Monte Carlo Methods On NISQ devices, Applications for Risk Management
Niklas Hegemann, Co-Founder and Managing Director at JoS QUANTUM
Quantum computing promises improvements in many areas, from chemistry to healthcare to finance. The current investment boost in the field gives hope that quantum computers will become reality in business workflows. Germany alone has pledged 2 billion euros for quantum technologies as part of the Corona measures. This latest article explores what the company JoS is doing in the Quantum space.
But what is the current state of quantum computing and what news to watch out for to not get lost in all the noise? This article shows the current state of quantum computers along with a potential business example in risk management. Let’s start with the basics. The basic unit in the classical computer is the bit, an object which is either 0 or 1 at a given time. The quantum counterpart is the quantum bit (qubit for short). A qubit is a vector in a two dimensional complex vector space. A quantum computation is a sequence of length preserving operations on such a vector. So one can think of a quantum computation as a product of matrices, acting on a vector. These operations take place in the complex vector space. If we now want to know the result of our operations, we project the results onto a system known to us, e.g. the zeros and ones of the classical computer, this is called measurement. So at the end of our quantum computation we have classical information that we can use e.g. in classical algorithms. An important remark is that quantum algorithms are probabilistic algorithms. This means that we can run the exact same algorithm twice and get different results. Therefore quantum algorithms need to be executed several times to get the desired result with a certain confidence.
When it comes to probabilistic and stochastic processes these properties can be very useful as e.g. drawing perfect random numbers is inherently implemented by nature. Also when we think about probabilities and correlated random variables quantum algorithms offer advantages due to the complex probability amplitudes that can interfere and cancel out that are much more convenient to model probabilities and correlations of complex systems. Therefore alone Monte Carlo methods seem to be a
perfect match for quantum computers.
Everything we described above can be done on a classical computer as well. Classical computers can store and rotate vectors, as well as model the quantum measurement process. So a classical computer can surely simulate a quantum computer to arbitrarily good accuracy. But we have to keep in mind how long such a simulation takes on a classical computer and what resources in terms of memory would be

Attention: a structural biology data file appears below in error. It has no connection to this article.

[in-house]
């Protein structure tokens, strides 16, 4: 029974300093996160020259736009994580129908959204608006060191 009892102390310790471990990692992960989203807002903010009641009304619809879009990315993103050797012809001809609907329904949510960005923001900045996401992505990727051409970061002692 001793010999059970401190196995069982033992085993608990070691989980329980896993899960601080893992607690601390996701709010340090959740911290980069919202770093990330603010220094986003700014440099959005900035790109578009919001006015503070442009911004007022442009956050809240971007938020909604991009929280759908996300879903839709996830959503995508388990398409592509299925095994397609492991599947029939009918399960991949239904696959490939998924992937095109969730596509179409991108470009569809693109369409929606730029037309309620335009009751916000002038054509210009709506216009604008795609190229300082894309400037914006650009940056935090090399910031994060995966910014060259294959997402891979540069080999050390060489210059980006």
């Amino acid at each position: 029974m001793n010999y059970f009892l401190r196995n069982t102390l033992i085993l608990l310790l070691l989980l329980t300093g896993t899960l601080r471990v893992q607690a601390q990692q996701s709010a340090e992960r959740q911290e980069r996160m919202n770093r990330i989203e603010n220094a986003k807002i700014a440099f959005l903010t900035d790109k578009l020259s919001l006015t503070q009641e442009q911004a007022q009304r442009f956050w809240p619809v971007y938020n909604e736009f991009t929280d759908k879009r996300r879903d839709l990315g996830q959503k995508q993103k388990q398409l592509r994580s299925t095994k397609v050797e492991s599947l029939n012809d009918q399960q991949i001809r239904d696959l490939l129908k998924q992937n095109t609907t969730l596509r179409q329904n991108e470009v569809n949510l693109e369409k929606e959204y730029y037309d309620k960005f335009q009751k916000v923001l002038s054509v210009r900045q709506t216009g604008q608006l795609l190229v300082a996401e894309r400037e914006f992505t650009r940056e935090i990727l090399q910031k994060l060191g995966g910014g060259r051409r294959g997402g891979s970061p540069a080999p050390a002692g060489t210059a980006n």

necessary. Let’s assume we want to simulate 100 qubits. To process this quantum state in the general case we would have to write down 10,000,000,000,000,000,000,000,000,000,000 complex numbers and manipulate these for the computation. No computer that currently exists or is planned can do this in
any foreseeable future. Of course, this realisation has led to the fact that a quantum computer with several qubits, if functional, can make calculations possible that are classically unfeasible. So we are not talking about doing things 10 or 100 times faster but about getting business value from things that used to be impossible before.
A drastic example for this is the application of prime factorization of large numbers – the key ingredient to state-of-the-art encryption methods – which would take billions of years on a classical supercomputer but only minutes or hours on a quantum computer. A further example is the sensitivity analysis of e.g. business risk models
In such risk models , several risk factors with interconnections affect the revenue of the business operations. What is the possible loss for the next year, is there a scenario which might be devastating for the company? A pandemic or regional war can trigger high exchange rate volatility and downgradings of credit ratings, for example. This could subsequently trigger lower growth rates and higher unemployment rates, all with certain probabilities and impacts. Strategically, having good estimates for the likelihood of such events could be very beneficial as companies could identify weak spots in their business model and mitigate certain risks. This would enable Enterprise Risk Management to spot and mitigate risks that are currently invisible, rather than reacting to adverse events after the fact.